When Geffen heard the album, they were furious, even locking Young and his band out of the recording studio, releasing it as is. (This is why Everybody’s Rockin’ is only 25 minutes long. The two songs that were slated to be recorded, “Don’t Take Your Love Away From Me” and “Get Gone,” later appeared as live versions on 1993’s Lucky Thirteen comp.) Besides an MTV contest that gave away a Cadillac convertible, reminiscent of the backtracking one on the Trans cover, there was little promotion for the album, and it soon flopped.
After a tour with the Shocking Pinks, Young was surprised to find that he was being sued by Geffen Records for creating music that was “not commercial” and “musically uncharacteristic of Young’s previous recordings,” to the tune of $3.3 million. The lawsuit was unprecedented, a giant slap in the face to Young and his art. Young filed a counter suit for $21 million, after Geffen had previously told him that they would not meddle in his creative affairs. It hurt Young badly, and he wouldn’t release another album for a few years: Old Ways, the album Geffen didn’t want in the first place. The lawsuit was later settled out of court, with David Geffen personally apologizing, but the damage was done. Unfortunately for Young, he was still under contract with the label for a few more albums. Ironically, after leaving Geffen for his original label, Reprise, in 1988, he released This Note’s For You, his biggest hit of the decade.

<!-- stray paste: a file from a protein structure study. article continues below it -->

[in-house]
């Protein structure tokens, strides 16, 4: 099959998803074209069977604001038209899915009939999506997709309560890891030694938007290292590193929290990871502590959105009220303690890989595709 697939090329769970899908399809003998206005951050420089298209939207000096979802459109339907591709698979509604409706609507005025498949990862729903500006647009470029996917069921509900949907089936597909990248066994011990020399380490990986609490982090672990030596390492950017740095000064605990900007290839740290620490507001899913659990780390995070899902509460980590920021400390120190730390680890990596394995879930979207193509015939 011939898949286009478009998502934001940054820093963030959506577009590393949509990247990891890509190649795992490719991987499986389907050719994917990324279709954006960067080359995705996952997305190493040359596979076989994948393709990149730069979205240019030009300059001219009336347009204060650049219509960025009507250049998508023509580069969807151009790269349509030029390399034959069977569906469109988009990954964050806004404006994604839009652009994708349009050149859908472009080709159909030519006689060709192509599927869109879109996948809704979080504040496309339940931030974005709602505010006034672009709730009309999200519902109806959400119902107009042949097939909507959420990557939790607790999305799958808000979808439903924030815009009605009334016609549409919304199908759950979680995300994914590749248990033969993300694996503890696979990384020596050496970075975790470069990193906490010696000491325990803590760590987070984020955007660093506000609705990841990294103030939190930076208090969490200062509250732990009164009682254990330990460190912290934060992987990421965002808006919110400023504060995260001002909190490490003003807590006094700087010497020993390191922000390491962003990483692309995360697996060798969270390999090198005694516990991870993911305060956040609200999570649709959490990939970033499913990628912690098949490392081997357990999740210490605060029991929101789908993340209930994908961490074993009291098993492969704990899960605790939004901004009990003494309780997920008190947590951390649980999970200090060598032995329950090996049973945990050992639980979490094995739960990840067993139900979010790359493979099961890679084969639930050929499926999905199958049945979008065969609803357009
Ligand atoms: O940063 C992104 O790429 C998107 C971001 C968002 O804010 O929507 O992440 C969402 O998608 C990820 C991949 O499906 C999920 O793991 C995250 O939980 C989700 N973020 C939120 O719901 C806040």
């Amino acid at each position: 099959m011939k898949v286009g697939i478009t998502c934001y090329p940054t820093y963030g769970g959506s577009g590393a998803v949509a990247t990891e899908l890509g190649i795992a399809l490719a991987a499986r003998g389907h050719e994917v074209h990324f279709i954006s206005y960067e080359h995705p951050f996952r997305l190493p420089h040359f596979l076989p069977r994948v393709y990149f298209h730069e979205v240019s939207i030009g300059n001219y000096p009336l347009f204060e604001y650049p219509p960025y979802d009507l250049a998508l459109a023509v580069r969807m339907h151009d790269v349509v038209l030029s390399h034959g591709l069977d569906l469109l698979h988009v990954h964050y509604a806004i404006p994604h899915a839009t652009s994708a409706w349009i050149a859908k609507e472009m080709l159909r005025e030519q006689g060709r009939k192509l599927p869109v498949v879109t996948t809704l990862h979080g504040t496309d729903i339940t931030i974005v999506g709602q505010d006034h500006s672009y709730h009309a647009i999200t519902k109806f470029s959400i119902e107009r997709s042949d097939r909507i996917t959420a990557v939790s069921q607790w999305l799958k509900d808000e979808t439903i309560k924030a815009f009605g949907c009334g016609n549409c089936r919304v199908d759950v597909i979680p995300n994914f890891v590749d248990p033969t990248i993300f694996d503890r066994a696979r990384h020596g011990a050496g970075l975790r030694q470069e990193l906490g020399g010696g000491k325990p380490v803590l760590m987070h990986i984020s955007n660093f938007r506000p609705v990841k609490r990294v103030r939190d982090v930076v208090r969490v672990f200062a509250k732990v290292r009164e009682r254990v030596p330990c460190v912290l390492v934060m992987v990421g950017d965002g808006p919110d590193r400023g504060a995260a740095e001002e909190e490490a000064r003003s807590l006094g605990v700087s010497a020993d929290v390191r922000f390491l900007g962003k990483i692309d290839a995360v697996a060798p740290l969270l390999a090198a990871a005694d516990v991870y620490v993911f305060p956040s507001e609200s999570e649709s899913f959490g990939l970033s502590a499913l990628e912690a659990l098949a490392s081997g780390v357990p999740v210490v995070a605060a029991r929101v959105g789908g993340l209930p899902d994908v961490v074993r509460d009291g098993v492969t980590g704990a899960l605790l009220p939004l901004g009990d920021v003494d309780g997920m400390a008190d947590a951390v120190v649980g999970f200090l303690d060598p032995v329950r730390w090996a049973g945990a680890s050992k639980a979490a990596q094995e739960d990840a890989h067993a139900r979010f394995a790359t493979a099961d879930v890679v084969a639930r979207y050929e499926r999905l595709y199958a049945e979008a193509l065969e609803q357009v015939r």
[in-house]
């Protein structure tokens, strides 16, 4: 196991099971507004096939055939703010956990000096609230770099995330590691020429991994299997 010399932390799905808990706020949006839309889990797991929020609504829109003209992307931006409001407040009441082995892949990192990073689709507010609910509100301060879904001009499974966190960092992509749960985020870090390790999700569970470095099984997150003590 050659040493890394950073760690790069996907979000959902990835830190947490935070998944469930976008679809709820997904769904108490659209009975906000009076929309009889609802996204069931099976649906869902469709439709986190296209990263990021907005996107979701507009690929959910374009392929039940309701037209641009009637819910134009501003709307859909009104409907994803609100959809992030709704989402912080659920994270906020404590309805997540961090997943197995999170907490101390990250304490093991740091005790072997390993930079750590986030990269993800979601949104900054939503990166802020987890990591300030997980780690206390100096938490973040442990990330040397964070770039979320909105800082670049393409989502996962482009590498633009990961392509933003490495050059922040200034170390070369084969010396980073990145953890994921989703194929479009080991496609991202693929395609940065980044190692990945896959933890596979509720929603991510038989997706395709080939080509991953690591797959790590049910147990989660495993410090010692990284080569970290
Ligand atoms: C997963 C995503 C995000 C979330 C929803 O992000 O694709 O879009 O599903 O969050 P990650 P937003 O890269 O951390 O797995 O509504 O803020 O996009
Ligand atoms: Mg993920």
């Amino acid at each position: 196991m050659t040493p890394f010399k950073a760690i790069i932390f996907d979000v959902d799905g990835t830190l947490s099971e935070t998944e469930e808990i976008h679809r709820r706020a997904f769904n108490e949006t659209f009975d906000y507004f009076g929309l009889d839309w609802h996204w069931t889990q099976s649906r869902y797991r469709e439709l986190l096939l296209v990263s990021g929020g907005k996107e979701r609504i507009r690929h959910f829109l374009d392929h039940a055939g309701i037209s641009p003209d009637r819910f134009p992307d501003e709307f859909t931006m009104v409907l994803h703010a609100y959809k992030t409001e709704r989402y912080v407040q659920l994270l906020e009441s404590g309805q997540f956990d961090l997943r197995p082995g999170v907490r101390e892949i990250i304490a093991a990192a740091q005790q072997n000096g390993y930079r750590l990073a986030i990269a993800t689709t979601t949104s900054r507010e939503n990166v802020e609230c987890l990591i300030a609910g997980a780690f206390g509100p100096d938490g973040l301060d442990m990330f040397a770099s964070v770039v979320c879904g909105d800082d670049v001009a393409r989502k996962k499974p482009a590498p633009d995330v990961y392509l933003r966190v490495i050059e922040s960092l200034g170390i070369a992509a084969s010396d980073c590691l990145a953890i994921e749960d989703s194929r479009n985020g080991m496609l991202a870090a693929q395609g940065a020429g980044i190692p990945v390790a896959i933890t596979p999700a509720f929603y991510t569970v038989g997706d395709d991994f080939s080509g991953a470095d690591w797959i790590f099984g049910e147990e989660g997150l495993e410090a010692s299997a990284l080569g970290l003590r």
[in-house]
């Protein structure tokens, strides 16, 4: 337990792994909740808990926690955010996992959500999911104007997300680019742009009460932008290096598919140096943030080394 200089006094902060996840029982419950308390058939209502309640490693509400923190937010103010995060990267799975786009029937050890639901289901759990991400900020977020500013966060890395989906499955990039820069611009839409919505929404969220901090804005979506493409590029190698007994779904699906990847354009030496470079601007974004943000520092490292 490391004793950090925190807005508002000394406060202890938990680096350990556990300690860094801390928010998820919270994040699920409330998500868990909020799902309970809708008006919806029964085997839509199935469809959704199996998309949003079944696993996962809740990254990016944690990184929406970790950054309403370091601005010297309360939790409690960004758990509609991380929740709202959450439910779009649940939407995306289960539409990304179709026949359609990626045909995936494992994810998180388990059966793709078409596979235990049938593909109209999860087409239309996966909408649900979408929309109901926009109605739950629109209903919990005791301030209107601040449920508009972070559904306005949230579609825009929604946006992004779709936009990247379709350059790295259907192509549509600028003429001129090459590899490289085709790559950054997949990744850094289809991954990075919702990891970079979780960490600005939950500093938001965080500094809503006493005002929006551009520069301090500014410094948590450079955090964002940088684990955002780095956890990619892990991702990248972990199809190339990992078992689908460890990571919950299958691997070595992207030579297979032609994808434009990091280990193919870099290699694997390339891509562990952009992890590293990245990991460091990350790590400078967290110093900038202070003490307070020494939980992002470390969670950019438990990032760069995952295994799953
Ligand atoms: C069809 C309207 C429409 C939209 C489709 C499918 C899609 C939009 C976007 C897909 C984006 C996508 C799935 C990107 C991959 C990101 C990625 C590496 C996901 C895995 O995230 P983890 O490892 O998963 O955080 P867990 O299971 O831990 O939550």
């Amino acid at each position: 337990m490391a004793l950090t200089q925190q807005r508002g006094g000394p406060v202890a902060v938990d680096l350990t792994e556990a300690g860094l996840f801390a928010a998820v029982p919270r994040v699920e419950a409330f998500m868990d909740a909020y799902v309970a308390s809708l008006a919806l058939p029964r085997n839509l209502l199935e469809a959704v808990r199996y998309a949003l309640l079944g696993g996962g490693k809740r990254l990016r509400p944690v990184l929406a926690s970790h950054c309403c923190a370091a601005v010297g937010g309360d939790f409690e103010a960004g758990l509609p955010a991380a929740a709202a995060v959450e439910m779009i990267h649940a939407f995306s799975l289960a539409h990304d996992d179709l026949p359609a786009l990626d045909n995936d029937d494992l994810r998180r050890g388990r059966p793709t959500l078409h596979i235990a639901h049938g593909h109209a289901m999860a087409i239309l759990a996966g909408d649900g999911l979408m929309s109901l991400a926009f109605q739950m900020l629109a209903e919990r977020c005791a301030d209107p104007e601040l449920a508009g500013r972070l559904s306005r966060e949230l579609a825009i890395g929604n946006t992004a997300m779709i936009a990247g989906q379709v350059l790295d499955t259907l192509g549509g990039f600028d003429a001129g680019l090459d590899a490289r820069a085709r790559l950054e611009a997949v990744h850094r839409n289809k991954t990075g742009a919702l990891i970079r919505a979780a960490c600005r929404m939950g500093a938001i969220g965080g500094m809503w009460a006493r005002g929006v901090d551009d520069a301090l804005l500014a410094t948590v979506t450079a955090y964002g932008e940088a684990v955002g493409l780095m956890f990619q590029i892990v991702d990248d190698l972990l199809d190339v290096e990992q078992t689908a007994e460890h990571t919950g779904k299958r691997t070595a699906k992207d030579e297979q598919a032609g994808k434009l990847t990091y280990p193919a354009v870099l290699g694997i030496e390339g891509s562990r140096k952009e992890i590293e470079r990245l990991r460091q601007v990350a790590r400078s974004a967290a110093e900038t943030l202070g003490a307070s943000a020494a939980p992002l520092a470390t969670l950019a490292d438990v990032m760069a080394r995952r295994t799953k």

The legacy of Everybody’s Rockin’, along with most of Young’s ‘80s output, is usually maligned, though even more usually ignored, which is a shame. In the Mojo interview, Young asked, “What am l? Stupid? Did people really think I put that out thinking it was the greatest fuckin’ thing I’d ever recorded? Obviously I’m aware it’s not.” Almost no superstar in rock music takes as big of risks as Neil Young, even today, and it seems he doesn’t regret any of it, remarking in a 1985 interview with Musician, “To get sued for being noncommercial after 20 years of making records, I thought was better than a Grammy.”